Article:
What are the connections between urban youth and nutrition? Does the lack of easy access to high quality, nutritional food and the abundance of less healthy food sources impact the health and well-being of people in our cities – especially children – and contribute to chronic health problems such as cardiovascular disease, diabetes and asthma? The Hartford-based Institute for Community Research (ICR) is launching an innovative research project to find out – with area teens learning how to conduct the research, then asking the questions and compiling the data, and then coming forward to advocate solutions based on their research.
“Food Fight! A Teen Participatory Action Research Project to promote an Equitable Food System,” is a collaboration with Hartford Food System (HFS) and ICR. The project is the first of its kind in New England to involve youth in Participatory Action Research (PAR) for food justice. It will increase teens knowledge of the subject, encourage leadership and critical thinking, and provide the tools necessary to identify problems in the community and seek appropriate solutions.
Over five weeks, beginning July 16 and continuing through August 17, about a dozen teens in the ICR program will learn about food justice, global/local food systems, and the challenges of producing and making nutritious inexpensive food available in urban areas. They will develop their own research questions focusing on food availability and accessibility. Using participatory research methodology such as systematic observation, pile sorting, surveying, in-depth interviewing, videography and photography, they will collect data reflecting problems in food availability, accessibility, affordability and quality and develop solutions to address these issues.
The teens trained at ICR in PAR methods will join forces with teens in the HFS summer programs who will be learning how to produce nutritious food for local consumption. A $10,000 grant from The Perrin Family Foundation is funding the food justice project. Food justice seeks to ensure that the benefits and risks of where, what, and how food is grown, produced, transported, distributed, accessed and eaten are shared fairly across society.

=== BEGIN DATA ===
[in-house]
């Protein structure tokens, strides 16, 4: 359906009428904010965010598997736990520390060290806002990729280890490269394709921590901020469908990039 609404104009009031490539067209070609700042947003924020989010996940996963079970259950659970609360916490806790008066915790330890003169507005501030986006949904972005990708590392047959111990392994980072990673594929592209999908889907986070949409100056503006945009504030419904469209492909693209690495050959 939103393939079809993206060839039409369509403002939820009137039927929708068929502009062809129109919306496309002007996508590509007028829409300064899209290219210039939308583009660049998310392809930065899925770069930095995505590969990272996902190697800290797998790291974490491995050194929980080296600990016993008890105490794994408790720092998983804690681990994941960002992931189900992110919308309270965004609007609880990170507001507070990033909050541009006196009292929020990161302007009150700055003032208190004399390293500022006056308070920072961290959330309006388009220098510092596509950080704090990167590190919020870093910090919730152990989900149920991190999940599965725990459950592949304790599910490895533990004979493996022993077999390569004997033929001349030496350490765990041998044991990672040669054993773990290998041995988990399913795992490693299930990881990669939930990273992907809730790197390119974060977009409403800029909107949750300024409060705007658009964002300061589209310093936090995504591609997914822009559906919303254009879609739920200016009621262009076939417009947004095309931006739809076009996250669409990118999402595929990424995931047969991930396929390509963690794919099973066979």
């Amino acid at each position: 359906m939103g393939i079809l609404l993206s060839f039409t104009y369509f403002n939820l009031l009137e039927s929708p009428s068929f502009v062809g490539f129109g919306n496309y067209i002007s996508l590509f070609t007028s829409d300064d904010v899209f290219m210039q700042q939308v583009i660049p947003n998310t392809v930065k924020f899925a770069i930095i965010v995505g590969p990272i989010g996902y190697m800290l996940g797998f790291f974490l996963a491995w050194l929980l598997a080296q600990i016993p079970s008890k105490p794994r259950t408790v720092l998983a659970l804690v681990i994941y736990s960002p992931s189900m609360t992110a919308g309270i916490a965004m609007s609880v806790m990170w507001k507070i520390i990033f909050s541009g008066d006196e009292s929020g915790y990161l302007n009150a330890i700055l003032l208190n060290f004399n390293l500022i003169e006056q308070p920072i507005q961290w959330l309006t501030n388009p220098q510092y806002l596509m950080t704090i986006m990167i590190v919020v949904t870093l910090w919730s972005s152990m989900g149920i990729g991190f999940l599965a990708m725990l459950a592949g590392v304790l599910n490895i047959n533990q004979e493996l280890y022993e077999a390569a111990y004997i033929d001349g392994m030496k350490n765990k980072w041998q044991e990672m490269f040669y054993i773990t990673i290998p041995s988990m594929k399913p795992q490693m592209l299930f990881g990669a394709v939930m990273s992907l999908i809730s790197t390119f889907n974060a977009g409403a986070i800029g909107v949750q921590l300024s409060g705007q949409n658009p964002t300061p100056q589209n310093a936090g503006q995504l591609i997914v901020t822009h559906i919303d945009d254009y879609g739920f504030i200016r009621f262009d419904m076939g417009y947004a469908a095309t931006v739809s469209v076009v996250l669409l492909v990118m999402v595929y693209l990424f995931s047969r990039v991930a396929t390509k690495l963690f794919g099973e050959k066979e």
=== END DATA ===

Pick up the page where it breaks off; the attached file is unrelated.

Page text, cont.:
As the initiative unfolds, teens will become advocates for food justice in their communities. At the end of the summer they will present their results to other Hartford youth, the public, and policymakers as a way to use the data collected to contribute to positive changes in the Hartford food environment.
The Institute for Community Research is a not-for-profit organization that conducts community-based research to reduce inequities, promote positive changes in public health and education. ICR celebrates it’s 25th anniversary in October. Hartford Food System is a not-for-profit that focuses on fighting hunger and improving nutrition in Hartford’s low income neighborhoods. The Perrin Family Foundation is committed to providing equal opportunities for children and young adults to lead safe, productive and creative lives.